• (a) the name of the manufacturer on whose behalf the report is submitted, as well as the telephone number, email address and civic address of its principal place of business in Canada;
  • (b) the name, telephone number and email address of the individual who prepared the report and, if that individual works for an entity other than the manufacturer on whose behalf the report is submitted, the name of the entity, as well as the telephone number, email address and civic address of its principal place of business;
  • (c) the date of the report; and
  • (d) in the case of a report on sales, the period covered by the report.

Unique product identifier

(3) For each brand of vaping product or kit that does not have a GTIN, the manufacturer must create an alphanumeric code of no more than 10 characters that will serve in reports as the unique product identifier for that brand.

Report on Sales

Brand information

4 (1) The report on sales must contain the following information for each brand of vaping product, other than a brand of kit, that a manufacturer sells during the period covered by the report:

  • (a) the unique product identifier;
  • (b) the type of vaping product;
  • (c) the brand name or the brand family name;
  • (d) in the case of vaping products contained in a package, the number of units of that brand of vaping product in the package;
  • (e) any additional brand element or any descriptive term that distinguishes the vaping product from other vaping products in the report; and
  • (f) in the case of a type of vaping product referred to in any of paragraphs 2(1)(c) to (e),
    • (i) the name of the vaping substance flavour,
    • (ii) the concentration of nicotine, if any, in milligrams per millilitre, and
    • (iii) the volume in millilitres of the vaping substance per unit of the vaping product.

Sales information

(2) The report must also contain the following information with respect to sales made by the manufacturer during the period covered by the report:

  • (a) in the case of vaping products contained in a package, other than a kit, the number of packages of each brand of vaping product sold in each province, throughout Canada and for export, or, if no packages of a brand have been sold during the year after the submission of the last report that included a sale for that brand, an indication to that effect;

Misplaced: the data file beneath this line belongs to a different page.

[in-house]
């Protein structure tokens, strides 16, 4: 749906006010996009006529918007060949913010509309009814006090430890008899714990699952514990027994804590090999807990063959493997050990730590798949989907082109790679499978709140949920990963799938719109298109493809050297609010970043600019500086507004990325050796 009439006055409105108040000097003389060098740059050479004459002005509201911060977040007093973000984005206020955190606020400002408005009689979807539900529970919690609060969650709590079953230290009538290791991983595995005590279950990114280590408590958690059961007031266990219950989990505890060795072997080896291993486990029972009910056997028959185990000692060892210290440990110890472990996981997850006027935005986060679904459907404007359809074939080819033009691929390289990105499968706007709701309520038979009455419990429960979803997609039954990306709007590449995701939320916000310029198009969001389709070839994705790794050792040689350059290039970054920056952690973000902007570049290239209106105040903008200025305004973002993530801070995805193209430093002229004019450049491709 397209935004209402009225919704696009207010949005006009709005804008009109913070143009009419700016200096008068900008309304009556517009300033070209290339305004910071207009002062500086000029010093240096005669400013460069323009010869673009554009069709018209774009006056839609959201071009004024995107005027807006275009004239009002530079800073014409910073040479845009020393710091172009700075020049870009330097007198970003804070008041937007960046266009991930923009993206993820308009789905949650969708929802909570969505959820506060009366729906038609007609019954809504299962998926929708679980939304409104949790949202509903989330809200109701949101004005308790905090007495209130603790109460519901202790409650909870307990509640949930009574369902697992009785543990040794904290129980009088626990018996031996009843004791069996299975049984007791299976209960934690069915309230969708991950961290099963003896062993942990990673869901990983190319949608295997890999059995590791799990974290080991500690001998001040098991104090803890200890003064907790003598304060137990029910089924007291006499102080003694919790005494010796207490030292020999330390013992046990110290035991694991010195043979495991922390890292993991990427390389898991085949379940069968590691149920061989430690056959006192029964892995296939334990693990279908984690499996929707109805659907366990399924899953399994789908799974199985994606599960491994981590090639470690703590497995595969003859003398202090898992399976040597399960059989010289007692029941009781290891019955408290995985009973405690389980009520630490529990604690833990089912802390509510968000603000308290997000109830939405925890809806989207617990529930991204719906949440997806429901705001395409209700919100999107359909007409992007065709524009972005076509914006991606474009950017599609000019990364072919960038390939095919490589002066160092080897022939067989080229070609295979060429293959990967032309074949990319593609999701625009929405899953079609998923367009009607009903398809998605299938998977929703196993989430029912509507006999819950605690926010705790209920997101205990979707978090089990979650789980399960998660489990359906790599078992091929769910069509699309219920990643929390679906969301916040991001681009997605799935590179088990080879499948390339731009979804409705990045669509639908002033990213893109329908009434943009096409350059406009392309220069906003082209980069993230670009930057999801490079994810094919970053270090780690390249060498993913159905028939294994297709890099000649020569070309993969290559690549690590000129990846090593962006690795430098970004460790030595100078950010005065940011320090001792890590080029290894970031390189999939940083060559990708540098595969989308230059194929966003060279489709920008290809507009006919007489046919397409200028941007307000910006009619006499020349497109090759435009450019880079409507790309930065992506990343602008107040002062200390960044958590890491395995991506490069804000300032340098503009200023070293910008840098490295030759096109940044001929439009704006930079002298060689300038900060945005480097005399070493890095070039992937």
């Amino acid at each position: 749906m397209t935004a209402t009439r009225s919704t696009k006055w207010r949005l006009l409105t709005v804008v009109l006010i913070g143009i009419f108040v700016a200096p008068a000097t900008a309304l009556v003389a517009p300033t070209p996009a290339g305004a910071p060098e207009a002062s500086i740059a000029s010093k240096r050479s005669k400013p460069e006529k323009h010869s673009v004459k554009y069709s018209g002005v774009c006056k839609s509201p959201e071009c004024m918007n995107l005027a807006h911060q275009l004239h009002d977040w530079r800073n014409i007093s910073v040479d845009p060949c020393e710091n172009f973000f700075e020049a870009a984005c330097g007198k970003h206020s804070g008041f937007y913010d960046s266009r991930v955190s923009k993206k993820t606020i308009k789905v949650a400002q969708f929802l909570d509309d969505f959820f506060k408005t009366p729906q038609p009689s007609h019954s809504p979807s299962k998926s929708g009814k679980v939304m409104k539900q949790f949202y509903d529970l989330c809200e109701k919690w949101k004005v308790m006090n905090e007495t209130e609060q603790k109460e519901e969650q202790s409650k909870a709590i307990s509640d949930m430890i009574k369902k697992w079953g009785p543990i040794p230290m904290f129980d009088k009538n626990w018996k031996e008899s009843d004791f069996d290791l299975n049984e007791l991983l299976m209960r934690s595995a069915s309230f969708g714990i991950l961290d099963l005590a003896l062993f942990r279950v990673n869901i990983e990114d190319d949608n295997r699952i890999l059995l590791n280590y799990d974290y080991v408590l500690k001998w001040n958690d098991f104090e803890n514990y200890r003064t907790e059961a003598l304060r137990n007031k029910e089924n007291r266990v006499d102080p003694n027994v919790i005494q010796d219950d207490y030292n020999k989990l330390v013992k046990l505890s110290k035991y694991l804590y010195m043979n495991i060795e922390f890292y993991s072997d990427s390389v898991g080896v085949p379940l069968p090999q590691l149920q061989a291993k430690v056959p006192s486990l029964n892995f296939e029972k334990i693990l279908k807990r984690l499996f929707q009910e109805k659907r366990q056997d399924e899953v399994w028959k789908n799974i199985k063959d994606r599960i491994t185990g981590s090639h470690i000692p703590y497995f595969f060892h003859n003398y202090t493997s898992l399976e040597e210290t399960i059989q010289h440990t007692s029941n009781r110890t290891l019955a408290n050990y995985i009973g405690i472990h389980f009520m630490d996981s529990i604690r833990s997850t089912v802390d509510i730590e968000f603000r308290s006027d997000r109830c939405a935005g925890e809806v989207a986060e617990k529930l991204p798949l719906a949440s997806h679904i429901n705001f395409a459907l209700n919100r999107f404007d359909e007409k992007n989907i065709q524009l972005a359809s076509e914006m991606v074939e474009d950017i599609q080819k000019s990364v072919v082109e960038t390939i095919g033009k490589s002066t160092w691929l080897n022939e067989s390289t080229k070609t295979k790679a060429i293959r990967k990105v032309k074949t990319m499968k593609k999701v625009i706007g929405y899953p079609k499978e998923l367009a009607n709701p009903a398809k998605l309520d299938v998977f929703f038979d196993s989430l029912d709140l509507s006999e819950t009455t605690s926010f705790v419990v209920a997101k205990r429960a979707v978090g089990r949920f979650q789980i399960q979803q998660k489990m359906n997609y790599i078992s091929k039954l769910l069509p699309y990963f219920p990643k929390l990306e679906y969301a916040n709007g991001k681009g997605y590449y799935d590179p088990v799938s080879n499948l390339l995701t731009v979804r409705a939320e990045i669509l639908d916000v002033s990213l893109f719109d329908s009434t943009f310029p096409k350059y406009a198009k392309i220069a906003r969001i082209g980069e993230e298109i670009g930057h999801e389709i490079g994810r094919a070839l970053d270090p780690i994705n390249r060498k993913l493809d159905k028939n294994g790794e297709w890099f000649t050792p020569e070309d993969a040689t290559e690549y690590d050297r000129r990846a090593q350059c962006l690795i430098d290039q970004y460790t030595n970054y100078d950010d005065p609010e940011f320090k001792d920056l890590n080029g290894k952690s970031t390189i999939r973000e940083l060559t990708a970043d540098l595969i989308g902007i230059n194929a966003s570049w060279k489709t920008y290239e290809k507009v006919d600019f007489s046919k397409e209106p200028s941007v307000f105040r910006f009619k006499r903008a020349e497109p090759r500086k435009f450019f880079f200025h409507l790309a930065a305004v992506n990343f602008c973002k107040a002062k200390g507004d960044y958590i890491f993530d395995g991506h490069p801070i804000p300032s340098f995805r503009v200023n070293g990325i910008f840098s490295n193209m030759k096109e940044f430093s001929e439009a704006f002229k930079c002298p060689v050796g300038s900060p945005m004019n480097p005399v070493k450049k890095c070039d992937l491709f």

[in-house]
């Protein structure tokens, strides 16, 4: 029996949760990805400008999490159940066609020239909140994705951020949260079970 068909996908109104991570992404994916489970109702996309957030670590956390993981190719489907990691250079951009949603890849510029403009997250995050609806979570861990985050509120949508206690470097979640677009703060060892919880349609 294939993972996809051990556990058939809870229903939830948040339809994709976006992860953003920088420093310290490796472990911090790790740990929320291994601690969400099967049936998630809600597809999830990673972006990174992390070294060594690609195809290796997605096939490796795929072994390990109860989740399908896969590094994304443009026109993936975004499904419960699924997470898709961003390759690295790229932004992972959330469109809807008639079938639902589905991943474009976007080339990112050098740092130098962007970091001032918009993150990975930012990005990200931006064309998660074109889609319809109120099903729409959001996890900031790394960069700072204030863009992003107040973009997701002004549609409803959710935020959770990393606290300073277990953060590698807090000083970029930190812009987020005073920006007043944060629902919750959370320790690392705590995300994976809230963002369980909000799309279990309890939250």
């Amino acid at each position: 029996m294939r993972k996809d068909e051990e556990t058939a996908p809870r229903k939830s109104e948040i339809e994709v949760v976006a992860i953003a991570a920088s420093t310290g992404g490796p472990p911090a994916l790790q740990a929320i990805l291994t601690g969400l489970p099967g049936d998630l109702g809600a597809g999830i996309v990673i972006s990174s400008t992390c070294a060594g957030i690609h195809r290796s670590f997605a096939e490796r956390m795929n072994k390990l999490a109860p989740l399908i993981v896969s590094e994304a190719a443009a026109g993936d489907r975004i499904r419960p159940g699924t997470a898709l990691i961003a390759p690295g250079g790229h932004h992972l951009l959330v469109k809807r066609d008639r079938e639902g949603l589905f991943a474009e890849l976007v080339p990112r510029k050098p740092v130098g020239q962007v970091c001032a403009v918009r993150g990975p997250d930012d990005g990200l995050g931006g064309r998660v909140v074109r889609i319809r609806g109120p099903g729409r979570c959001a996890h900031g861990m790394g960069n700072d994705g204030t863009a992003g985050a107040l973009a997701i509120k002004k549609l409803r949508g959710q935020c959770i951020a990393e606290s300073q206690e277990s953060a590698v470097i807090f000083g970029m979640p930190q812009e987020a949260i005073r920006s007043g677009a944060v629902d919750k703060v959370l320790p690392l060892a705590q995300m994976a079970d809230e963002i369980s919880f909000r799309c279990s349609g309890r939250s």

• (b) in the case of vaping products that are not contained in a package, the number of units of each brand of vaping product sold in each province, throughout Canada and for export, or, if no vaping products of a brand have been sold during the year after the submission of the last report that included a sale for that brand, an indication to that effect;
  • (c) in the case of vaping products sold in Canada, the Canadian dollar value, excluding any taxes, of the total sales of the vaping product in each province and throughout Canada;
  • (d) in the case of vaping products sold for export, the name of the country of destination and the Canadian dollar value of the total sales of the vaping product to that country; and
  • (e) in the case of a type of vaping product referred to in any of paragraphs 2(1)(c) to (e), the total volume in litres of the vaping substance that was sold in each province, throughout Canada and for export.

Brand information — kits

(3) The report must contain the following information with respect to kits that a manufacturer sells during the period covered by the report:

  • (a) for each brand of kit sold,
    • (i) the unique product identifier,
    • (ii) the brand name or the brand family name, and
    • (iii) any additional brand element or any descriptive term that distinguishes the kit from other kits in the report; and
  • (b) for each brand of vaping product in the kit,